Crews restore power to 161,000 homes and businesses after Cyclone Debbie

ENERGEX crews were out in force overnight, working hard to restore power to the more than 9000 homes and businesses that remained blacked out after Ex-Tropical Cyclone Debbie.

More than 700 power lines were brought down and 170,000 buildings lost power when Ex-Tropical Cyclone ripped through the region on Thursday.

As of midnight last night, power had been restored to 160,828 properties. Crews remained on the ground overnight, working to replace 87 lines and reconnect electricity to 9,172 customers that remained in the dark.


As of 8:20am on Sunday, just 8100 homes and businesses were waiting to be connected back to the network.

As many as 30 power lines are still down in Tallebudgera and Springbrook. More than 600 homes and businesses are still without power in these areas.

Access issues remain the biggest hurdle to the restoration work in these areas, with landslides, fallen trees and collapsed roads and bridges preventing crews from assessing the damage.

As a result, Energex says customers may be without power for a number of days.

Another 22 lines were affected by flooding in Logan. Crews will need to wait for floodwaters to recede in the Logan and Albert rivers before they can begin restoring power to 4400 homes and businesses in this area.

Meanwhile, helicopters have been used to assess the damage in Jimboomba and Beaudesert, which remain isolated by floodwaters.

Energex Event Manager, Steve Leadbeater said restoring power in parts of the Gold and Sunshine Coast hinterlands was proving to be a challenge.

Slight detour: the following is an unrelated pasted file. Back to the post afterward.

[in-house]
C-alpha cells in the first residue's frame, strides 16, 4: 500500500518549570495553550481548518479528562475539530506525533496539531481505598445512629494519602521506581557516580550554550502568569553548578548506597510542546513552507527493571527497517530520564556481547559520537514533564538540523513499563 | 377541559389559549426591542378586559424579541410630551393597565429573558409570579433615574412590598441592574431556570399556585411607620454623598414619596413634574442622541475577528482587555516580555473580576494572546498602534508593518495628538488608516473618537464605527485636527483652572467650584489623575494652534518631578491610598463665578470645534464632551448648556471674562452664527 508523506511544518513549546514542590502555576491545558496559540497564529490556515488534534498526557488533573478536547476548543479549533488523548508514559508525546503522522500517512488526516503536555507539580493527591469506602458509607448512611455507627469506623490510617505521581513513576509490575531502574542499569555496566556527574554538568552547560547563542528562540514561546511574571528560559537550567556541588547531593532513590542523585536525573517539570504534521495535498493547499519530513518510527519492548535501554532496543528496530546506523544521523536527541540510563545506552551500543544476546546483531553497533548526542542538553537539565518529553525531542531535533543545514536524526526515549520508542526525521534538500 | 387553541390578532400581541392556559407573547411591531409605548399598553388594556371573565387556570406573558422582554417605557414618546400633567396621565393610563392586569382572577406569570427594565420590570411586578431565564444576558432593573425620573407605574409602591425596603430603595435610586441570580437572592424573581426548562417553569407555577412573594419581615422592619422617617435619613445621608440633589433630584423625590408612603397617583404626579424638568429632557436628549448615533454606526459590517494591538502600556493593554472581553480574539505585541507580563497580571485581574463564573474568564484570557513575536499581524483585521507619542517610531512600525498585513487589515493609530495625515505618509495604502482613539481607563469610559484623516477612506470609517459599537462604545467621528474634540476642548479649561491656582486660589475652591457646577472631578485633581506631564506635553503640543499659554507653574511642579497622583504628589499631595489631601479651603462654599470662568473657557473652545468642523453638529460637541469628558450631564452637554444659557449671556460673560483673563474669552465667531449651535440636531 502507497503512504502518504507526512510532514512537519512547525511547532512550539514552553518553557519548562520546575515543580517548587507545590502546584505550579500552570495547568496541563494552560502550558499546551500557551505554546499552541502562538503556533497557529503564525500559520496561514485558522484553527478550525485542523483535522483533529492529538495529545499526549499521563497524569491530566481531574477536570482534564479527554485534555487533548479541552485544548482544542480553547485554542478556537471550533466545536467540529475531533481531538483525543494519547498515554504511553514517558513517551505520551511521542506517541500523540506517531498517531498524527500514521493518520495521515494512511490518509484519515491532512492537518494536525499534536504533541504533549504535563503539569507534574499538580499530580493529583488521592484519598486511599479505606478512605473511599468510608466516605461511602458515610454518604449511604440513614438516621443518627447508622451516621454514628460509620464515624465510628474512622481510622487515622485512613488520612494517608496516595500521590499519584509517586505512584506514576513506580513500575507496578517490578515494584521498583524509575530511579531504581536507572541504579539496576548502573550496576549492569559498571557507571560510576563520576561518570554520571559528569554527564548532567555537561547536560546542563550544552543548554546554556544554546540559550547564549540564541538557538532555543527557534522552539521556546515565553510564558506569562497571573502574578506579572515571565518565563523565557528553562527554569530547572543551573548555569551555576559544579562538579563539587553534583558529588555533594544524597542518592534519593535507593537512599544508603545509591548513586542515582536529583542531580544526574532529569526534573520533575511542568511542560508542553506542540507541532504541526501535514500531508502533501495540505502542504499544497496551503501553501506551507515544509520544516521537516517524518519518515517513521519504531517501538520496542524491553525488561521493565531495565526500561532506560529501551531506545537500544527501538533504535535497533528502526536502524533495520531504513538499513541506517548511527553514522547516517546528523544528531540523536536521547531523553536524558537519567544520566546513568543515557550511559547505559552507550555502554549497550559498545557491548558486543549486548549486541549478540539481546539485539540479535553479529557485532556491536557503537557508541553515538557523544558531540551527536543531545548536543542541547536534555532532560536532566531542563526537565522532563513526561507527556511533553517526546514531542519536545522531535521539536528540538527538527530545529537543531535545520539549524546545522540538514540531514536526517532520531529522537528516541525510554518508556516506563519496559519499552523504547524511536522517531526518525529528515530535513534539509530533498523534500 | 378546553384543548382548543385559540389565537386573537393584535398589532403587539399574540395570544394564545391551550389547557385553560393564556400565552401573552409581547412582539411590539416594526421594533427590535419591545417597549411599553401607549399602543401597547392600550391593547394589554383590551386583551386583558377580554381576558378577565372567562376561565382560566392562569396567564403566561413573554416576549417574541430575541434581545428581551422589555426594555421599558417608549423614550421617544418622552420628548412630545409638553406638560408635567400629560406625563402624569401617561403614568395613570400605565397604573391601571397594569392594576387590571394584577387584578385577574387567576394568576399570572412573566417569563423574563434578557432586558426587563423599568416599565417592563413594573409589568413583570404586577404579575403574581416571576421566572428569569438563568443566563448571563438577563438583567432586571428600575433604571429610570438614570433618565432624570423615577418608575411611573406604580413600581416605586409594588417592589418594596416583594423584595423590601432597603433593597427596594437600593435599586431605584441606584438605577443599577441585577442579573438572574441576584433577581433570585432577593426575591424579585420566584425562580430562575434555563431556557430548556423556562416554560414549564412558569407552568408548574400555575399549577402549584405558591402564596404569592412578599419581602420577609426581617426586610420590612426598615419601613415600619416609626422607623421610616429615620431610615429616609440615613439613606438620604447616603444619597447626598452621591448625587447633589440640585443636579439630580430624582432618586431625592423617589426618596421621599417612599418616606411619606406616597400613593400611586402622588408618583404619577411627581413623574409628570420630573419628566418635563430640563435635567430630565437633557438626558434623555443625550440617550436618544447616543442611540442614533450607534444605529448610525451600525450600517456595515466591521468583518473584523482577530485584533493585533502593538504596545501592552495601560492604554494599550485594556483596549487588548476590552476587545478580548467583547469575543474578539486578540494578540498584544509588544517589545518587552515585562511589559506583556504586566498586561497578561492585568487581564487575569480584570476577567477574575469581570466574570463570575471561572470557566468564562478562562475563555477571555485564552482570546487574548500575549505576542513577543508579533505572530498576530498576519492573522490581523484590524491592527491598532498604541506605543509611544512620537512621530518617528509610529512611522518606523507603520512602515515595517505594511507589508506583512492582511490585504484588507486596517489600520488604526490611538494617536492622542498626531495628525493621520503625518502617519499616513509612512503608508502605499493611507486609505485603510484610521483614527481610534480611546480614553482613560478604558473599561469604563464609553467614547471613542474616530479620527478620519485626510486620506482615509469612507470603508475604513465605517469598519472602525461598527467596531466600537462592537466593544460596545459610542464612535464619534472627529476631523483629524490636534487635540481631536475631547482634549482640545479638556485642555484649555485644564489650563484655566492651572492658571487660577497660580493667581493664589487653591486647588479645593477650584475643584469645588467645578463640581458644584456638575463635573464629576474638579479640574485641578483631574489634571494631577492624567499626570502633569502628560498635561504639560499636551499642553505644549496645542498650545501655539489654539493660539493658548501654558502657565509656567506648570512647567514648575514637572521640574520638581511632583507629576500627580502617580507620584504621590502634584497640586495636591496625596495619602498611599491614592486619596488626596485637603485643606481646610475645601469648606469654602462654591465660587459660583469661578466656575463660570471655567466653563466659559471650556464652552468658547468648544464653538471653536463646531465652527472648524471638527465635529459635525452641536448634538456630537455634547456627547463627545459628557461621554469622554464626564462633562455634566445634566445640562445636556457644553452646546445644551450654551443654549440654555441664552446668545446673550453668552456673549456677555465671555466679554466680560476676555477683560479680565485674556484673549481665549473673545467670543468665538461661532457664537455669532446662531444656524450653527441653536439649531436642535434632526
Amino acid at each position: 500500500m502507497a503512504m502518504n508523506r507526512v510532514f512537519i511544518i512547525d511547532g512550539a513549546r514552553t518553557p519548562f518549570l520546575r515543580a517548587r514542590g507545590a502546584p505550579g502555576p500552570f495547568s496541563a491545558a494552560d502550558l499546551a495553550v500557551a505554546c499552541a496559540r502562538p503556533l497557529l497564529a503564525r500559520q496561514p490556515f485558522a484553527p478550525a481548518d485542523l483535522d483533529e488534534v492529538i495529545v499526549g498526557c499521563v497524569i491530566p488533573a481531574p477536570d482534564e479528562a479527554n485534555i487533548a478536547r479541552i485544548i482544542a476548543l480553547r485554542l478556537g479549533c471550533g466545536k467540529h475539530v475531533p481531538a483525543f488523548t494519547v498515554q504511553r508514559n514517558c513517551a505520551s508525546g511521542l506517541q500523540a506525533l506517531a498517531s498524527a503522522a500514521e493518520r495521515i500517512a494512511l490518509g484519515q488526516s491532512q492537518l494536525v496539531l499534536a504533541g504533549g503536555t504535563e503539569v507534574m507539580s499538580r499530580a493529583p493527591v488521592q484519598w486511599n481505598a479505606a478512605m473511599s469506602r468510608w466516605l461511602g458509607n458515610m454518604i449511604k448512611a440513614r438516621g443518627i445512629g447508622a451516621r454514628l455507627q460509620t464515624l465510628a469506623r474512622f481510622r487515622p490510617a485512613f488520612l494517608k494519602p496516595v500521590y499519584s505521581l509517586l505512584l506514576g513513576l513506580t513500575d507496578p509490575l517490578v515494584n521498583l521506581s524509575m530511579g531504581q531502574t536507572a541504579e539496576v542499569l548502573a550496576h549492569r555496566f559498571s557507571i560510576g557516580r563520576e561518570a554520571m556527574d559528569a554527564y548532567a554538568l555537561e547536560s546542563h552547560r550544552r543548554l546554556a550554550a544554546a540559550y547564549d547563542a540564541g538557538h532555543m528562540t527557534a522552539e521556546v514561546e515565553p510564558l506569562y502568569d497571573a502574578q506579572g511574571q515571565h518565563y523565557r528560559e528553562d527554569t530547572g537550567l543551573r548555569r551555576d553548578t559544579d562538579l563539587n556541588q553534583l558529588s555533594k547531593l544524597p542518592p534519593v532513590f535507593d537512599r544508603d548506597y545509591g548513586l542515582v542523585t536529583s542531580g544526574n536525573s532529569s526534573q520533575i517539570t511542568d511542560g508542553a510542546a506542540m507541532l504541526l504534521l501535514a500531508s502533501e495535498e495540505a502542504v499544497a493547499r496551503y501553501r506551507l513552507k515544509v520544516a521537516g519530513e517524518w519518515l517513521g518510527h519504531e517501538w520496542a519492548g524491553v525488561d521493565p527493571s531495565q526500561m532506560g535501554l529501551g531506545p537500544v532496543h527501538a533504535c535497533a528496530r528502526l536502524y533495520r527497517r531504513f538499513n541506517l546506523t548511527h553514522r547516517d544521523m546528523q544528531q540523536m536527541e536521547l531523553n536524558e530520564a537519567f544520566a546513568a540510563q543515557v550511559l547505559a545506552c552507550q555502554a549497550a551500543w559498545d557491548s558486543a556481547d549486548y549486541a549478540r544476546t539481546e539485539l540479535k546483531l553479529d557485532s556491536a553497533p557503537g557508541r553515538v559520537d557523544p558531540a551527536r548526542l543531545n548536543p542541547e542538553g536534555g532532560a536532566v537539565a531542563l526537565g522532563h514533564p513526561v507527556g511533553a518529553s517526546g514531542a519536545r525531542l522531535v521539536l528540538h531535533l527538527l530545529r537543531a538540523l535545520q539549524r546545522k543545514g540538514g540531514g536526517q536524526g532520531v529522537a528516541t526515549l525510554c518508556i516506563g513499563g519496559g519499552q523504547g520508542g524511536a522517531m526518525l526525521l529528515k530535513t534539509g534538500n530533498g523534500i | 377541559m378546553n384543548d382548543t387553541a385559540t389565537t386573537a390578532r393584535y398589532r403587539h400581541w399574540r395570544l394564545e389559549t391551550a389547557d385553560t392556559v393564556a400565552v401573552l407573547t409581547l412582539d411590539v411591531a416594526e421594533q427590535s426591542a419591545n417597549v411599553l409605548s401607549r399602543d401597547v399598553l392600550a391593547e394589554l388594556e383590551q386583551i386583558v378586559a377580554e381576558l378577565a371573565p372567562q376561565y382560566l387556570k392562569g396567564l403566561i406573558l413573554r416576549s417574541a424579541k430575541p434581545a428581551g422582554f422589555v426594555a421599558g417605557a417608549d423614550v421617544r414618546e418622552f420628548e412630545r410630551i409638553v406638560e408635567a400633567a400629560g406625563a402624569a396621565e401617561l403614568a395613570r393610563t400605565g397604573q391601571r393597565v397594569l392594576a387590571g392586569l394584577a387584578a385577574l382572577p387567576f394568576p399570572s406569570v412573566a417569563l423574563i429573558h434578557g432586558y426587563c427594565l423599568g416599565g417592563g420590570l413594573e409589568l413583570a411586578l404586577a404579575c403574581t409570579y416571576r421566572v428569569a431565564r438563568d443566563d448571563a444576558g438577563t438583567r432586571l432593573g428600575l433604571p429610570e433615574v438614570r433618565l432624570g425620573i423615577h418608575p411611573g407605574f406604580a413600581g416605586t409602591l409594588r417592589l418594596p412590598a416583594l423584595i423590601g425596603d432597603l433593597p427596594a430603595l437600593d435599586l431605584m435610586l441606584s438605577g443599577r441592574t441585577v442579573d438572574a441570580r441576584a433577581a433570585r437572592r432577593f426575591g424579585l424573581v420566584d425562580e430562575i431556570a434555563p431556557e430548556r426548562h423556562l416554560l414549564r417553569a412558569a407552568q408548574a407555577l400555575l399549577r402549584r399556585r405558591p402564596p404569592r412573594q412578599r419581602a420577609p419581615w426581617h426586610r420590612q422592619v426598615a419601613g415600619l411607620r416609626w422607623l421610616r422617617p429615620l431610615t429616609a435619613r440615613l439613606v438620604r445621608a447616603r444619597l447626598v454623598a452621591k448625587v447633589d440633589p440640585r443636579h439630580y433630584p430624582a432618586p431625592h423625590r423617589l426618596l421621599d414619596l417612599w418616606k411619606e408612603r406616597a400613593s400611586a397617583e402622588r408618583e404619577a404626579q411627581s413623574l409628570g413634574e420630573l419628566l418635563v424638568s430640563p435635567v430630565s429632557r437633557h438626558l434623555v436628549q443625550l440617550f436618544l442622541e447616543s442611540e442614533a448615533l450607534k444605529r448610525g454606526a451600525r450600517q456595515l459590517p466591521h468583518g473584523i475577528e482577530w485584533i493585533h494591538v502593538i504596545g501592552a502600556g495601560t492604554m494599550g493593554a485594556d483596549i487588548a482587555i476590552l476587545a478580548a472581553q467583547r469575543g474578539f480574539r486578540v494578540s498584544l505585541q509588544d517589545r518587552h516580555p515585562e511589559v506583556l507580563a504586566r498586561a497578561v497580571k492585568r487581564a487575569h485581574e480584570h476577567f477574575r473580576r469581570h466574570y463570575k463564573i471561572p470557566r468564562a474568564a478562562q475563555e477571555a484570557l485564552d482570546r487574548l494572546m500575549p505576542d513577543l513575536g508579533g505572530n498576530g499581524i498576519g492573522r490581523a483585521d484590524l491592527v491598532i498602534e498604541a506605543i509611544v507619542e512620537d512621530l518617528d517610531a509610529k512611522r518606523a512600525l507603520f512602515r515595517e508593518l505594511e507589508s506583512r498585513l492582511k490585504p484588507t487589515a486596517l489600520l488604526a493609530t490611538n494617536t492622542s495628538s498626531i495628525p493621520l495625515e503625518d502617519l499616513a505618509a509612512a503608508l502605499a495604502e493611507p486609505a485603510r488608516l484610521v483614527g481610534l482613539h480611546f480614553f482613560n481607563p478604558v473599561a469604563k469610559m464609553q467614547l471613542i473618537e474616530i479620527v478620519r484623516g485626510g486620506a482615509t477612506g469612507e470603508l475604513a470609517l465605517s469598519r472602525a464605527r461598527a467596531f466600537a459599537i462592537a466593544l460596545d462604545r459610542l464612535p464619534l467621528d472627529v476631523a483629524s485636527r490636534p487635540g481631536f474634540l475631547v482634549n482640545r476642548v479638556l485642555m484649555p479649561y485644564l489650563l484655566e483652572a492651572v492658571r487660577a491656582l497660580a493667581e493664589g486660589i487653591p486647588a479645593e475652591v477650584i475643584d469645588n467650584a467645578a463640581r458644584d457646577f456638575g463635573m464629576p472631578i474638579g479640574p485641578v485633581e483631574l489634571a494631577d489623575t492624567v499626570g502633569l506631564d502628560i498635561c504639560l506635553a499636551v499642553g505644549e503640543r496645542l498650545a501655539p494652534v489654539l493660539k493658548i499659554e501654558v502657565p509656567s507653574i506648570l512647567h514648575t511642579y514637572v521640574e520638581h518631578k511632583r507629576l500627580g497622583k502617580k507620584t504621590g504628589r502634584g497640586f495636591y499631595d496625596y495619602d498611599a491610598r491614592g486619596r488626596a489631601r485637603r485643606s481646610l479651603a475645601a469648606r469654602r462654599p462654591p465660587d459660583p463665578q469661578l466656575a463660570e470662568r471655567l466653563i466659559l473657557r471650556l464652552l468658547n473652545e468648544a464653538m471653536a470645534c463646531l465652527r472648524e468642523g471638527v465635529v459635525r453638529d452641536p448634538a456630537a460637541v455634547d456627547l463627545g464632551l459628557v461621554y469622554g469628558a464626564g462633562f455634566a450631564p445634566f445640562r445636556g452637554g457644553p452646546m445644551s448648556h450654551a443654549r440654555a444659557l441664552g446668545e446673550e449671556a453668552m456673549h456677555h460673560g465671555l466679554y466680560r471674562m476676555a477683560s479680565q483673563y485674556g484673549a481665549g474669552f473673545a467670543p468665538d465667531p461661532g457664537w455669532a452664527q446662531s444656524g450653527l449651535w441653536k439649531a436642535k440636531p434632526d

“While our crews are making progress, it’s slow going in some parts of the hinterland due to the significant access problems we’re facing – particularly in the more heavily wooded areas where fallen trees and flying debris have impacted the network,” Mr Leadbeater said.

“While the restoration work is underway, we are asking for people to be patient. Our crews working as quickly and as safely as possible to restore power to those affected areas,” he added.

Generators have been deployed to remote communities and criticial infrastructure such as water treatment plants across the network.

During the clean-up, customers are warned to be as careful as possible when removing debris from their gardens.

“We strongly urge people to stay well clear of fallen power lines and also stay well away from fallen trees and undergrowth where they suspect fallen power lines may lie.

“Under no circumstances should people assume that power lines are dead simply because they are on the ground.

“Also, as flood waters recede, downed lines may be lurking beneath the surface of creeks and estuaries – so extra care is required by boaties navigating around trees that have fallen into waterways.”

For homes inundated by floodwaters, homeowners will need to contact a licenced electrician to ensure the property is safe to be reconnected before power can be switched back on.

Report fallen power lines by calling 13 19 62.


  • Be vigilant when cleaning up. If you see a fallen power line, stay well clear and call our emergency line on 13 19 62 immediately
  • If you use critical medical equipment and feel your health is at risk, go directly to the nearest hospital or call Triple Zero (000)
  • If you have any water-damaged appliances, flooding or water in switchboards call a licenced electrician to ensure your safety
  • If you have any concerns about food spoilage, visit the Food Safety Information Council at
  • For power restoration updates, visit